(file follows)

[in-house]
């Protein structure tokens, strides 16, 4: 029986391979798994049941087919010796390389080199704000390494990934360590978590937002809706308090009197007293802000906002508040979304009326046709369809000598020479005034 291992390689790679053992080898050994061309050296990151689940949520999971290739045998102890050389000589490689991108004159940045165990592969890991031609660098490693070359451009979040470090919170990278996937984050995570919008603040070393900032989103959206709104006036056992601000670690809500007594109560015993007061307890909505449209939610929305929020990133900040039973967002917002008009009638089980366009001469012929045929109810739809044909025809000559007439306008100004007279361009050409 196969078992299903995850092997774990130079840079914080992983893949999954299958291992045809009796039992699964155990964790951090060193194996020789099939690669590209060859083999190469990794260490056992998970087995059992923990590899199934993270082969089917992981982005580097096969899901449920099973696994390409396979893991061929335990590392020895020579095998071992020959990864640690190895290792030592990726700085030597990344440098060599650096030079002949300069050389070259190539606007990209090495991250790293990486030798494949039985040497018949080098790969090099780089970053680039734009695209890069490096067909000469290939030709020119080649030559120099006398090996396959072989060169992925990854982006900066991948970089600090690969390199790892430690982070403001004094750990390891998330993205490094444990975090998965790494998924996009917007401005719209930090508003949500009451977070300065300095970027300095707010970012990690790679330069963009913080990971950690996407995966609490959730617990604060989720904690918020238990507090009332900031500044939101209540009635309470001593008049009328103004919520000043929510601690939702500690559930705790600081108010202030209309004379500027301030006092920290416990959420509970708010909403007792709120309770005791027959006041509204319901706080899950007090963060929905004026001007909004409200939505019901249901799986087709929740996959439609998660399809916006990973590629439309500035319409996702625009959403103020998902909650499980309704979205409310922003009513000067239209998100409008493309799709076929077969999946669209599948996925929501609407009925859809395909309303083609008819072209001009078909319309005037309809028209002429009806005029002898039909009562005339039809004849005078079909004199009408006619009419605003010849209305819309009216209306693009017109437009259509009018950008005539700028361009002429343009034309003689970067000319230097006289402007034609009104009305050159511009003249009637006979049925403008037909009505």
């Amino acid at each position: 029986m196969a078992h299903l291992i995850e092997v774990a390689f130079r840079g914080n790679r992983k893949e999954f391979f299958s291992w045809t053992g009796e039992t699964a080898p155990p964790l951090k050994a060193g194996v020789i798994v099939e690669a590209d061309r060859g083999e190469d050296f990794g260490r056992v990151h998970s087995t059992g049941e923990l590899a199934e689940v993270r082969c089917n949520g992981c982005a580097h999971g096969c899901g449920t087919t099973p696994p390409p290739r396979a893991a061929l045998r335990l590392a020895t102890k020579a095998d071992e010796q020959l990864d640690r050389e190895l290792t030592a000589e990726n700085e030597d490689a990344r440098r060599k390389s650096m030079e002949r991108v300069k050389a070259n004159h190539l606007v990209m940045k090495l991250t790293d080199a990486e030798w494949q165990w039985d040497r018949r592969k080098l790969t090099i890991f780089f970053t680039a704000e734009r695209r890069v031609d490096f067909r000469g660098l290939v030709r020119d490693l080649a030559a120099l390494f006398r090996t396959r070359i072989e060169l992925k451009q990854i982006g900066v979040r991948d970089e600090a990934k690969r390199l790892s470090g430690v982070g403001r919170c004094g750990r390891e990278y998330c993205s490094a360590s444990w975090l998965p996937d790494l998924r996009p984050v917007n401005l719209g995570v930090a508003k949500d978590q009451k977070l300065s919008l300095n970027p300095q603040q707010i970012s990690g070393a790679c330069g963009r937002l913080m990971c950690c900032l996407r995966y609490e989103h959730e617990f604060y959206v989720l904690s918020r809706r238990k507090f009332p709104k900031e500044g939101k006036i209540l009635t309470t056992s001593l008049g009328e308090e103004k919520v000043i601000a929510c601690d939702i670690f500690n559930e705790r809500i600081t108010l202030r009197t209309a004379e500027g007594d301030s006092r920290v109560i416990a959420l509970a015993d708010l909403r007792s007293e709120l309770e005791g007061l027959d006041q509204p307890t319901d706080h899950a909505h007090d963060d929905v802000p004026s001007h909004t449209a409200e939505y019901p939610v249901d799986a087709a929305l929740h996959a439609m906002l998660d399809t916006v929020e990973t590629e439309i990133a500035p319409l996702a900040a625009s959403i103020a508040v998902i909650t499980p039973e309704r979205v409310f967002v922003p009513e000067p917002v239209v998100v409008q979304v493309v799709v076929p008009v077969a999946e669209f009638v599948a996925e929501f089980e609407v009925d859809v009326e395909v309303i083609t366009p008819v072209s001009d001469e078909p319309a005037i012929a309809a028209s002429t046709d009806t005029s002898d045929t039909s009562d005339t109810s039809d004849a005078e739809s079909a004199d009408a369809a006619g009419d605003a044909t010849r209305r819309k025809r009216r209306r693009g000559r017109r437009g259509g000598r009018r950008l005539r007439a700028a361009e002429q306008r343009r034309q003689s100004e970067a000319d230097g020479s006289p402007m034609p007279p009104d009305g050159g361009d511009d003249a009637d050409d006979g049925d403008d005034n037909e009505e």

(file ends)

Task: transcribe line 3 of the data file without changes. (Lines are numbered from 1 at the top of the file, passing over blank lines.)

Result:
């Amino acid at each position: 029986m196969a078992h299903l291992i995850e092997v774990a390689f130079r840079g914080n790679r992983k893949e999954f391979f299958s291992w045809t053992g009796e039992t699964a080898p155990p964790l951090k050994a060193g194996v020789i798994v099939e690669a590209d061309r060859g083999e190469d050296f990794g260490r056992v990151h998970s087995t059992g049941e923990l590899a199934e689940v993270r082969c089917n949520g992981c982005a580097h999971g096969c899901g449920t087919t099973p696994p390409p290739r396979a893991a061929l045998r335990l590392a020895t102890k020579a095998d071992e010796q020959l990864d640690r050389e190895l290792t030592a000589e990726n700085e030597d490689a990344r440098r060599k390389s650096m030079e002949r991108v300069k050389a070259n004159h190539l606007v990209m940045k090495l991250t790293d080199a990486e030798w494949q165990w039985d040497r018949r592969k080098l790969t090099i890991f780089f970053t680039a704000e734009r695209r890069v031609d490096f067909r000469g660098l290939v030709r020119d490693l080649a030559a120099l390494f006398r090996t396959r070359i072989e060169l992925k451009q990854i982006g900066v979040r991948d970089e600090a990934k690969r390199l790892s470090g430690v982070g403001r919170c004094g750990r390891e990278y998330c993205s490094a360590s444990w975090l998965p996937d790494l998924r996009p984050v917007n401005l719209g995570v930090a508003k949500d978590q009451k977070l300065s919008l300095n970027p300095q603040q707010i970012s990690g070393a790679c330069g963009r937002l913080m990971c950690c900032l996407r995966y609490e989103h959730e617990f604060y959206v989720l904690s918020r809706r238990k507090f009332p709104k900031e500044g939101k006036i209540l009635t309470t056992s001593l008049g009328e308090e103004k919520v000043i601000a929510c601690d939702i670690f500690n559930e705790r809500i600081t108010l202030r009197t209309a004379e500027g007594d301030s006092r920290v109560i416990a959420l509970a015993d708010l909403r007792s007293e709120l309770e005791g007061l027959d006041q509204p307890t319901d706080h899950a909505h007090d963060d929905v802000p004026s001007h909004t449209a409200e939505y019901p939610v249901d799986a087709a929305l929740h996959a439609m906002l998660d399809t916006v929020e990973t590629e439309i990133a500035p319409l996702a900040a625009s959403i103020a508040v998902i909650t499980p039973e309704r979205v409310f967002v922003p009513e000067p917002v239209v998100v409008q979304v493309v799709v076929p008009v077969a999946e669209f009638v599948a996925e929501f089980e609407v009925d859809v009326e395909v309303i083609t366009p008819v072209s001009d001469e078909p319309a005037i012929a309809a028209s002429t046709d009806t005029s002898d045929t039909s009562d005339t109810s039809d004849a005078e739809s079909a004199d009408a369809a006619g009419d605003a044909t010849r209305r819309k025809r009216r209306r693009g000559r017109r437009g259509g000598r009018r950008l005539r007439a700028a361009e002429q306008r343009r034309q003689s100004e970067a000319d230097g020479s006289p402007m034609p007279p009104d009305g050159g361009d511009d003249a009637d050409d006979g049925d403008d005034n037909e009505e």